CSR is a great way to boost your company's reputation and improve your chances of attracting the right customers. More people will hear about your business if you're committed to ethical practices. This leads to good word of mouth among the community and improves your brand awareness, which eventually translates into more sales.
- Employee retention & engagement
Employees look for a higher purpose other than their monthly salary. Employees enjoy working for companies that have a positive public image. CSR initiatives incorporate volunteering programs that foster values such as empathy and loyalty leading to better teamwork and camaraderie among employees. Employees at CSR-oriented companies are happier, less stressed, and have better relationships with their colleagues. This results from the fact that they get to create a difference in society. CSR can prove to be a great aid in increasing employee engagement and retention rates.
Related: How CSR helps employees in the time of crisis
The Scope of CSR
- Human Resources
CSR is concerned with the impact of organizational activities on the people who constitute the Human Resources or assets of the organization. These administrative activities include training programs, recruitment practices, stability of the workforce, promotion policies, etc.
- Fair Business Practices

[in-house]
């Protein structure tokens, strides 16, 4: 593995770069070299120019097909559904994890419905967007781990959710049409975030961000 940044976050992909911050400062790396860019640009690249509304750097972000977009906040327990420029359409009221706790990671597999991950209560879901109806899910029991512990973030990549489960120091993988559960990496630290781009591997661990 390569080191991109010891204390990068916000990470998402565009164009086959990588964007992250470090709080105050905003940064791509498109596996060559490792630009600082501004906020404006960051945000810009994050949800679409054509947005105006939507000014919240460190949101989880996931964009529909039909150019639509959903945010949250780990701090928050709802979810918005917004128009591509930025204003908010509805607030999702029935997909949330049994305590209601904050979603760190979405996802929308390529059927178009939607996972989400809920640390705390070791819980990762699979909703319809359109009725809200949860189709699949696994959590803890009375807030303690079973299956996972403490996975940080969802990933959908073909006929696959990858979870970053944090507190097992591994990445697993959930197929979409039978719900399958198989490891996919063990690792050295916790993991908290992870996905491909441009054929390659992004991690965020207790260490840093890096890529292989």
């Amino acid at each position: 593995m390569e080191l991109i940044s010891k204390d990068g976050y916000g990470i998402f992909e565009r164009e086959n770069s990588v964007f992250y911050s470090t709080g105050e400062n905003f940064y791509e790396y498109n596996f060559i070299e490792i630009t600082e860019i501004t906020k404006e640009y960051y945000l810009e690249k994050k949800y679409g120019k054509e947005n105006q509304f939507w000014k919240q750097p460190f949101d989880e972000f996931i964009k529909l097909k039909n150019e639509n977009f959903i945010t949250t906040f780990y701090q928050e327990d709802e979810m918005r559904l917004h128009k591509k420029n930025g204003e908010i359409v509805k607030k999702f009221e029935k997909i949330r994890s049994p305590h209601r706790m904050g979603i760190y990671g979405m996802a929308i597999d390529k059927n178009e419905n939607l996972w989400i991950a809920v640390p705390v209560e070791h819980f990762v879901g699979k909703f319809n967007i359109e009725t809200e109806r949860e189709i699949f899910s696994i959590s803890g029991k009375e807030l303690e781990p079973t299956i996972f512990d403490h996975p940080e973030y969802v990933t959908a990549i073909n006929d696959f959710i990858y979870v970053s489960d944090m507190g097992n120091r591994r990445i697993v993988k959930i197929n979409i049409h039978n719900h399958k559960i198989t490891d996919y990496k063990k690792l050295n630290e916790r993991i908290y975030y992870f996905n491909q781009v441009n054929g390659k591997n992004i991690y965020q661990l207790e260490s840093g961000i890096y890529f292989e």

CSR is concerned with the relationship of the company to special interest groups. Special interest groups include minorities, employment of women, and employment of other special interest groups. This area also deals with socially responsible practices abroad and support for minority businesses.
- Supply Chain
Corporate Social Irresponsibility in the supply chain has greatly affected the reputation of companies, leading to a lot of costs to solve the problems. Ensuring that providers have appropriate CSR policies, ethical trading, elimination of pollution and non-recycled packaging, and eliminating exploitative labor practices amongst contractors.
- Employee Volunteering
Employees are encouraged to get involved in CSR activities for a good cause. Along with experience, employees accumulate an arsenal of talents on their way. The spirit of volunteering encourages the personal and professional growth of the employees. Additionally, the workplace becomes a more positive and productive place to work.
- Community Development
Organizations can expand their CSR initiatives to community development activities. This would involve health-related activities, education support, encouragement of arts, and other community activities. Through community development activities, organizations can not only offer better and healthier living but also provide a platform for like-minded individuals to come together and explore new ideas.
Business strategies and Corporate Social Responsibility are not at odds. They are not mutually exclusive, rather work together to build long-term success and a positive difference. The scope of CSR isn’t and shouldn’t be limited to simply donating to charities. With a little effort and thoughtful strategies, organizations can truly make a difference in various aspects of society.
Read Next: How to Launch a Corporate Social Responsibility Program-A Guide